Walmart’s Nazi Tshirts are in the Chicago Tribune, and drawing the ire of members of Congress, thanks to the dogged flow sightings and pictures by Consumerist readers published on this site.
In a letter to Wal-Mart Chief Executive H. Lee Scott Jr., Schakowsky (D-Ill.) asked company officials to tell Congress what steps they are taking to remove the remaining shirts that display the Nazi Totenkopf–the “death head” emblem worn by soldiers in Adolf Hitler’s personal guard–from store shelves. Twenty-one other lawmakers from both parties also signed the letter.
“Everyone agreed that these shirts have to go, including Wal-Mart; it’s just that they didn’t do anything about it,” Schakowsky said. “Either at the time they really weren’t serious, or their capacity to do that is limited, which makes one wonder about recalls of potentially dangerous products.”
…Despite the corporate order, it appears the shirts were never removed from at least three dozen of Wal-Mart’s 3,300 U.S. stores, according to Consumerist.com, which has been tracking discoveries of the shirts….
…Yet as recently as Thursday, bloggers at Consumerist.com were fielding reports from readers who said they had successfully purchased the shirts from Wal-Marts.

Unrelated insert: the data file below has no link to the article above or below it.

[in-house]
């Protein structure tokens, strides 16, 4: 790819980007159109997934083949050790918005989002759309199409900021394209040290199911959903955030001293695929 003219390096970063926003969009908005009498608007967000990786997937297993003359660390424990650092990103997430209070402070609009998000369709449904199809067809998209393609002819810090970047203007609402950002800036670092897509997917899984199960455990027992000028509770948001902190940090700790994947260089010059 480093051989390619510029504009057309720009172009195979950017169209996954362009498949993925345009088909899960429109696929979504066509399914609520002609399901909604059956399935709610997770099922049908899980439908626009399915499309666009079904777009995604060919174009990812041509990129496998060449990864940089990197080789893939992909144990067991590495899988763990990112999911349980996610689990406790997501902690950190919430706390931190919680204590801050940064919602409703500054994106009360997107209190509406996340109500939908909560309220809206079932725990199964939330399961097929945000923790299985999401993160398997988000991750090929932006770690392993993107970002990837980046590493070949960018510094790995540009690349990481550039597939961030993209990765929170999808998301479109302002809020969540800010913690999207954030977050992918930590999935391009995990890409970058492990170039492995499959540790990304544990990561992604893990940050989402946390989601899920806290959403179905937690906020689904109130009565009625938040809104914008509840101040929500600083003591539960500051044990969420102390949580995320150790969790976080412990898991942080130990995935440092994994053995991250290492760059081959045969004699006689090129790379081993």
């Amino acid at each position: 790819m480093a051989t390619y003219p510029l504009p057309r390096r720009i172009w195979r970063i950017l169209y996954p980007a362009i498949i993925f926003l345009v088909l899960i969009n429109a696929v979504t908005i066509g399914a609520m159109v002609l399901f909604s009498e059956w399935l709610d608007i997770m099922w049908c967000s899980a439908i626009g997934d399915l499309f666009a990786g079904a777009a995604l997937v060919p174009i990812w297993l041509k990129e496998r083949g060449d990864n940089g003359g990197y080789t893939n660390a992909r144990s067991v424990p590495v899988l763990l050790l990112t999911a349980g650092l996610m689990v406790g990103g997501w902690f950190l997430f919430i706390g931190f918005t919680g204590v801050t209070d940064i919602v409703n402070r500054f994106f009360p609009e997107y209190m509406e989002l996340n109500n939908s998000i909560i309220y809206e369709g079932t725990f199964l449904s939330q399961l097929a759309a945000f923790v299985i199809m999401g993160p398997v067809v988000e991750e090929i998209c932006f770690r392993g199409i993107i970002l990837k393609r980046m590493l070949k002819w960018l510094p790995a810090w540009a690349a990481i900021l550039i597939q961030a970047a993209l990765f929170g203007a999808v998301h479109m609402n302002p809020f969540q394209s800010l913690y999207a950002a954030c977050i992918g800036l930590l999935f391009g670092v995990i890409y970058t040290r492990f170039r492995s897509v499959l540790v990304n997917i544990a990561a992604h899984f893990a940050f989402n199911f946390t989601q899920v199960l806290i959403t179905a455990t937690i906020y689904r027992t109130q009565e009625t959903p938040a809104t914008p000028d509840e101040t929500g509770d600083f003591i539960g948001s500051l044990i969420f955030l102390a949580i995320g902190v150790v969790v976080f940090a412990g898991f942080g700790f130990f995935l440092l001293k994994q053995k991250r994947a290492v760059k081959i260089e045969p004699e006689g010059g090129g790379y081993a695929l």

“The average blue-vest employee just isn’t aware of it,” said Consumerist.com editor Ben Popken, who explained that when bar codes failed, readers…”
… easily persuaded employees to scan similarly priced items, or did so themselves at self-checkout counters.
Popken says he also blames unconscientious fashion designers, who likely saw the emblem of death as just another in-vogue skull-and-crossbones design, with the added bonus of being a copyright-free image. “The skull-and-crossbones is popular,” he said, “but designers need to be aware of the history of the iconography that they’re appropriating ad hoc.”
Consumerist readers, for the win. A great example of the power of blogs to make a difference. With our low overhead, we’re able to stick with a story and follow it through to the bitter end, even after the AP and CNN wrote it off as a done deal. We collected reports from readers across the country, slowly compiling evidence of Walmart’s unwillingness and/or inability to properly conduct a product recall. A hill source tells us that Walmart Watch, who reads The Consumerist, were the ones that tipped off Schakowsky’s office.
Presumably after the issue reached a peak (we think mention of the issue in our recent article in the New York Times probably was the catalyst), they were able to point to our mountain of evidence and get Schakowsky, and the members of Congress who joined her, involved.
Way to go peoples. Looking forward to seeing how we can apply what we learned from this campaign to the next one. — BEN POPKEN
Wal-Mart under fire again for T-shirts with Nazi logo [Chicago Tribune]